The government bill on lobbying currently making its way through parliament has trade unions and most of the non-government organisation (NGO) world up in arms. But they are not complaining about the provisions on lobbying - focusing instead on the “gagging” clauses in the bill.
These - which are in the second part of the bill - bring in new restrictions on the activities of any organisation spending £5,000 a year on non-party-political campaigning on broadly defined “political issues”. The law will apply to campaigning that “may” influence an election and will be in force for a whole year before elections.
As Polly Toynbee notes, if charities “trip into electoral law they must send weekly reports of all their spending during the electoral period, when any slip risks criminal charges”. Part three of the bill also brings in new onerous regulations targeting trade unions.
Meanwhile the lobbying provisions in part one, promised in the Coalition agreement of May 2010, are seriously inadequate. Remember that David Cameron pointed to lobbying as the “next big scandal waiting to happen” in early 2010. This came after mounting lobbying scandals and stories of corruption in public life under successive governments. Who can forget Labour transport minister Stephen Byers and the “cab for hire” affair?
Since then the problems of the subterranean influence of lobbying and privileged access for corporate leaders has only got worse. To name a few: Conservative Party co-treasurer Peter Cruddas resigned over the cash-for-access affair; ministerial adviser Adam Smith resigned over News Corp’s lobbying on the BSkyB bid; retired “generals for hire” offered to lobby for arms companies; MP Patrick Mercer was caught out; as were two members of the House of Lords; and details emerged of Lynton Crosby’s clients.
Bill misses targets
In response to all this, the provisions of the bill would cover only lobbyists working as consultants, rather than in-house corporate lobbyists. This already excludes around 80% of lobbyists from registration.
But the bill is even worse, in that lobbying consultancies will only have to register if they meet with ministers or permanent secretaries. Meetings with special advisers and all other civil servants don’t count and nor does any other activity.
Thus, as the lobbying consultants’ lobby group, the Association of Professional Political Consultants notes, ministers in the Department for Business, Innovation and Skills had 988 meetings with lobbyists in 2012 – only two of which were with lobbying consultants. That is less than 1% of ministerial meetings, never mind the wider activities essential to lobbying and influence peddling.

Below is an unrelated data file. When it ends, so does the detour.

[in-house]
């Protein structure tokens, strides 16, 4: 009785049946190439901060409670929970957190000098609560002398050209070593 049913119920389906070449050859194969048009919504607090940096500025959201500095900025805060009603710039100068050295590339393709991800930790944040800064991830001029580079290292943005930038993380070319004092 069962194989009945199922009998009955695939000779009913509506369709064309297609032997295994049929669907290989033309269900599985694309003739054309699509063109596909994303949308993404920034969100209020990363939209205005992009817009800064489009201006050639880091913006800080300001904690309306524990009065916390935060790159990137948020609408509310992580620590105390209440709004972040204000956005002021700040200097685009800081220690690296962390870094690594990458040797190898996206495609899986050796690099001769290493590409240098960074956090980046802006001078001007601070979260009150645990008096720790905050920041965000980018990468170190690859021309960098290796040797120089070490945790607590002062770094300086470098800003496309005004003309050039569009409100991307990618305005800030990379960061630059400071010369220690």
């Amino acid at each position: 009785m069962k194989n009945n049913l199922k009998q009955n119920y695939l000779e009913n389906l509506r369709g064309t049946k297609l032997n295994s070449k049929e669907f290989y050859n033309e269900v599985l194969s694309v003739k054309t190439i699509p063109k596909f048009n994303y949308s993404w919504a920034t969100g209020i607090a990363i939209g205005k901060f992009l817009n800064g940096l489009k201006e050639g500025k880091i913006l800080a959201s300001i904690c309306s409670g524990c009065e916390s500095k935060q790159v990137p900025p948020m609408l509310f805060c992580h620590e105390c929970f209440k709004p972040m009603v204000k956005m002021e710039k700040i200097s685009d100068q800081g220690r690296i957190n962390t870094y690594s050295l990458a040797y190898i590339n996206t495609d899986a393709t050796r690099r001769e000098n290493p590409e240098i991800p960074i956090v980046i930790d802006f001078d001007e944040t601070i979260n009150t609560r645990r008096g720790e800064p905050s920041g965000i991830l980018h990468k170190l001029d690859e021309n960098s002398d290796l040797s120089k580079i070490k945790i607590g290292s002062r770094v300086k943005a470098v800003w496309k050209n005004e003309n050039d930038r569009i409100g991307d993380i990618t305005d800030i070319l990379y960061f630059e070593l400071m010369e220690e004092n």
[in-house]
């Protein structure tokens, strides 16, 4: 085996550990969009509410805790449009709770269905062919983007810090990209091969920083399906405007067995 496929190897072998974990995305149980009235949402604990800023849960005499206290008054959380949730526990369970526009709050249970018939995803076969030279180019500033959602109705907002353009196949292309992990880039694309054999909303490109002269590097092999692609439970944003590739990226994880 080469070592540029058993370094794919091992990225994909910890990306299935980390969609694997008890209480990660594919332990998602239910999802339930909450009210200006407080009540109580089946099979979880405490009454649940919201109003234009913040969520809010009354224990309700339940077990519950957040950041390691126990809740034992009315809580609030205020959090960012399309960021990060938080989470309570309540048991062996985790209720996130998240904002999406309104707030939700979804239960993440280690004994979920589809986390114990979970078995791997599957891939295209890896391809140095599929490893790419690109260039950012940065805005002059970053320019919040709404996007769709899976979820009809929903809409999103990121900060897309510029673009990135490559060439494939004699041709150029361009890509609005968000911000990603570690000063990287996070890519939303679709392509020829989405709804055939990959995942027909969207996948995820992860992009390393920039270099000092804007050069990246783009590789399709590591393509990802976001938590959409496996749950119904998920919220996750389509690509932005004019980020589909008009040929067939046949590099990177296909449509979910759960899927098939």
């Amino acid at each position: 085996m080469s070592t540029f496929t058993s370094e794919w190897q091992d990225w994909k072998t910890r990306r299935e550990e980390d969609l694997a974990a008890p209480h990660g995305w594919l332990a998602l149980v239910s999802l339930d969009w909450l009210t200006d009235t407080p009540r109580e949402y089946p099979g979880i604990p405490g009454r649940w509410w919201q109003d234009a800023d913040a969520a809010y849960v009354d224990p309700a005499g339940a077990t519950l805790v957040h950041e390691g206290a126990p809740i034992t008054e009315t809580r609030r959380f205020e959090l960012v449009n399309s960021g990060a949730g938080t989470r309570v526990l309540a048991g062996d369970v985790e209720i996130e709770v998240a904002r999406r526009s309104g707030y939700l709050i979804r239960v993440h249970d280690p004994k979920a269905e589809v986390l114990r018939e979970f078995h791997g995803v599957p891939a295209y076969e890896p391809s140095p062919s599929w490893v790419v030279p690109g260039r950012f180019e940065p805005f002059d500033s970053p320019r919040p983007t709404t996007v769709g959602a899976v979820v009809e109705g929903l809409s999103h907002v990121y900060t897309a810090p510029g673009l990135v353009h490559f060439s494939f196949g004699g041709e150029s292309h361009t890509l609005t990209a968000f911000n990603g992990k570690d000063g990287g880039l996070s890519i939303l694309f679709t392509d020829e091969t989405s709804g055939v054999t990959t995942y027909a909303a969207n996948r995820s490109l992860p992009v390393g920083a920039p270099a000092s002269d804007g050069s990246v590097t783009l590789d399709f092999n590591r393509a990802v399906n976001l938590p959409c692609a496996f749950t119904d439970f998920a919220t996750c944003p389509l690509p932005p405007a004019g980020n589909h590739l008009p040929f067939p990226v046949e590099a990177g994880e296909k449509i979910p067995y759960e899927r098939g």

It is not clear whether the gagging clauses have been put into the bill by fiendishly clever sleight of hand to distract attention from the lobbying register. Perhaps the hope is that the lobbying provisions will slip through unnoticed.
Or perhaps the government is reaching for extreme measures beyond the worst excesses of Thatcherism. Certainly the bill seems to have divided even staunch allies of the government in the Conservative movement. This is the network of think tanks, commentators and academics bankrolled by corporations directly or indirectly via charitable foundations and trusts run by corporate leaders.
Thus loyalists such as Benedict Brogan at the Daily Telegraph and former leftists, turned conservative attack dogs, such as Spiked, are not worried by the bill. Others such as Alex Massie at the conservative Spectator and Paul Staines, better known as the blogger Guido Fawkes, have spoken out against it.
When it reached the Commons this week the bill was attacked from all sides. According to Graham Allen MP it is “battered and bloodied and ready to fall over”. Mark Durkan MP stated: “Many of us suspect that those charities, voluntary organisations and public advocacy campaign groups that will find themselves in line of danger under part two are being used as a human shield to protect those that should have been targeted in part one but have deliberately been given free licence and allowed to escape."
In the debate, MPs told story after story of corporate lobby influence. They included the airport operator BAA lobbying over Heathrow expansion; News Corp lobbying over its bid for BSkyB, newspapers lobbying against regulation; lobbying by law and accountancy firms, property developers, Starbucks, the banks. The clear message was that none of this would be captured by the proposed register. Opposition attempts to widen the scope of the lobby register failed this week despite some Tory MPs voting against the government.
We are left with the clear impression that the Conservatives do not want to face up to requiring their main supporters in big business to become even slightly more transparent.
As far as the rest of us are concerned - 90% of the UK public believes that UK "government is run by a few big interests looking out for themselves”. It is clear that those interested in tilting the balance away from the big interests and towards a more participatory and democratic kind of politics will need to continue to oppose the attempt to gag civil society and further assault the trade union movement.
However, transparency and accountability remain the other side of the democratic participation coin. A lobbying register that captures less than 1% of lobbyist meetings with government, never mind revealing what issues lobbyists work on, how they do it and how much money is spent, will only help to buttress those vested interests attempting to “look out for themselves”.